The Dissecting Room . . . March 1992
The Wanderings of a Columnist
Every now and again, I get stuck.
The deadline for this column comes and goes. Editor Burr starts making those "gentle nudge" phone calls. And I sit in front of a blank computer screen waiting for the words to flow from my fingertips. Sometimes I even watch my finger- tips, half-expecting actual words to come out of them.
Oh, every now and then I get something going: a Canonical version of Waiting for Godot or something on Doyle and pirates and dinosaurs. But it all only goes so far, runs out of steam and gets shot down by my internal critic. He's a real creep, my internal critic. Some days he sleeps and lets anything pass, and other days he gets haughty and nothing is good enough. The past week had been full of those days.
In the end, I finally decided to bind and gag the internal critic and just tell you what I thought. Sometimes it's a lot easier not to worry about writing a column and just sit down and chat.
So let's talk.
Have you noticed that Sherlockiana in the nineties is taking a different turn? I'm losing a lot of the things I used to whine about in these two pages. Women are in the Baker Street Irregulars. Doyle material is becoming less prevalent in Sherlockian journals. Pastiches are slowly making a comeback. Basically, the fun is coming back to Sherlockiana this decade.
I know, there are those who will say it never left. Sure, there is always a good time to be had somewhere in the world of Sherlockdom. I just think it will be a lot easier to find in the nineties.
Look at the membership policies of the BSI, for example. Women being admitted isn't the only change that's occurred here. Looking at this year's honors list, I was surprised to find that I was familiar with every name on it. Their reputations may have been varied, but each and every one of them had established enough of a reputation as a Sherlockian that a Peoria, Illinois homebody knew of them. It didn't used to be that way.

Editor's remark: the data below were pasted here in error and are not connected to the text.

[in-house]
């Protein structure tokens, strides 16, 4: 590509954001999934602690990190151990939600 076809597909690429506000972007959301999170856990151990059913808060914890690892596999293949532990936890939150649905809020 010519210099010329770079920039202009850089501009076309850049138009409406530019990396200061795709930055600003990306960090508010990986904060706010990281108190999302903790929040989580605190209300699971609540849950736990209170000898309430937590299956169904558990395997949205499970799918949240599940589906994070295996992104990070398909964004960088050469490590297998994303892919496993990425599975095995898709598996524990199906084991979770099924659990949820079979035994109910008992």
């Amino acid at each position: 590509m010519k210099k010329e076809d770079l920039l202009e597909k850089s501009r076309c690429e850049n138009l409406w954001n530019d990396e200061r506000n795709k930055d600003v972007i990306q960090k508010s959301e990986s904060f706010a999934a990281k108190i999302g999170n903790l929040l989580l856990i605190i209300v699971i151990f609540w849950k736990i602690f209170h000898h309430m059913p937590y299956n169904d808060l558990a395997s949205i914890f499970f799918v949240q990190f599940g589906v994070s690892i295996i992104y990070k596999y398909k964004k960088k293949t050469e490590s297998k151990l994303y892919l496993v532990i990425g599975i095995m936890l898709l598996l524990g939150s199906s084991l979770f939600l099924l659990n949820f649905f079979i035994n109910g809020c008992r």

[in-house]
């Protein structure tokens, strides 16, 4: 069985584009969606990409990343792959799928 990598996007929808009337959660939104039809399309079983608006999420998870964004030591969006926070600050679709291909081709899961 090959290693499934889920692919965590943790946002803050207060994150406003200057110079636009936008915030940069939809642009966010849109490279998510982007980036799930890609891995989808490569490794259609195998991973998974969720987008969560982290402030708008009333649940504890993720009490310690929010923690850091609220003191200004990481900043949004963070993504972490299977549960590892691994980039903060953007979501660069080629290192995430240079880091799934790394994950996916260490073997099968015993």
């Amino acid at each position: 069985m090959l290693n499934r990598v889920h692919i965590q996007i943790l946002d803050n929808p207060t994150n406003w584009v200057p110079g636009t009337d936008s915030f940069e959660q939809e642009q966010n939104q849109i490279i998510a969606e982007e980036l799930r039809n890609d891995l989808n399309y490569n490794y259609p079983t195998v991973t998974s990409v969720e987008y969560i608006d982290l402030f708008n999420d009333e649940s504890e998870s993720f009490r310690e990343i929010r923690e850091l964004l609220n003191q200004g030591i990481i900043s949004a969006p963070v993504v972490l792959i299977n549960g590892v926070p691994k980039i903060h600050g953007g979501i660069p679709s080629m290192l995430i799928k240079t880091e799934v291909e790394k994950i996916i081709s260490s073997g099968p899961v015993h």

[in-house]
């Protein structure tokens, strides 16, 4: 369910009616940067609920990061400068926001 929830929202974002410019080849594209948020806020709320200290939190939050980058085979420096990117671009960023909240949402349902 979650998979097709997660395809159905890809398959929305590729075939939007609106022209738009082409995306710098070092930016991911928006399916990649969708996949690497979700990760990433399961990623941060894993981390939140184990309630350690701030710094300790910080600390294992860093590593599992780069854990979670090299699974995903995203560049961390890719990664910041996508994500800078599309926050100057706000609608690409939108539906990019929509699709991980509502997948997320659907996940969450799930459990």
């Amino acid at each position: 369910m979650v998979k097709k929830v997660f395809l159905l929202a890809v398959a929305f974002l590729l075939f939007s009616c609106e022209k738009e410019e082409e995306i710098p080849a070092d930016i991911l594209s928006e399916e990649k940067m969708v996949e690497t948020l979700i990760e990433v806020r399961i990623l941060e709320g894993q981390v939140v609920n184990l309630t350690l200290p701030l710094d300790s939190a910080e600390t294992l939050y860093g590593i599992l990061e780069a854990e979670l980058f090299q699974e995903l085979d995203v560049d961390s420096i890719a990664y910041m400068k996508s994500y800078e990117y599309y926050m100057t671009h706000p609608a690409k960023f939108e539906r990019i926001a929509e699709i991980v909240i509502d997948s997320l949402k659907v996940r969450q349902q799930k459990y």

Doyle scholarship is still going on, but the great upsurge of it in the eighties has given way to old-fashioned Sherlockian scholarship. The prime tenet of Sherlockian scholarship has always been that Watson wrote the Canon (with a little help from Holmes). Watson says he did in the stories themselves, and if you deny that, then you're denying the truth of everything else in the sixty stories. If you deny that the Canon is true, then you can't write any Sherlockian scholarship at all, and you probably aren't really a Sherlockian, so get the heck out of here, ya bum, and let real Sherlockians have fun.
Which we seem to be going to do this decade. Pastiches are coming back. Despite the copyright ban, you can still see them trickling into bookstores and mail-order lists. Pastiches have always been a big target for Sherlockian complaint, and rightly so. Most of them stink. But the more pastiches published, the more good pastiches will appear. The cream always rises to the top, but you still have to milk the cow first. Sherlockians will write and read pastiches no matter what the copyright situation is, even if they have to publish and buy them in another country. New events at the BSI weekend in New York, new workshops both big and small, great new publications like Varieties of Ash and The Sherlock Holmes Gazette . . . there are definitely good things ahead. That doesn't mean, of course, that this particular column will cease to make the occasional heretical suggestion or find something else to whine about. It's a big world. (And why is the BSI weekend held in New York every year instead of floating around like Bouchercon? Doesn't anybody want to go somewhere new? Why do all black-and-white Holmes movies put me to sleep? How can a human being possibly attend all scion meetings within driving distance and still have time to see the occasional movie or write anything of length?)
Which all brings us to the end of another column (big sigh of relief). Thanks for listening.
(This column appeared in the March 1992 issue of Plugs & Dottles.)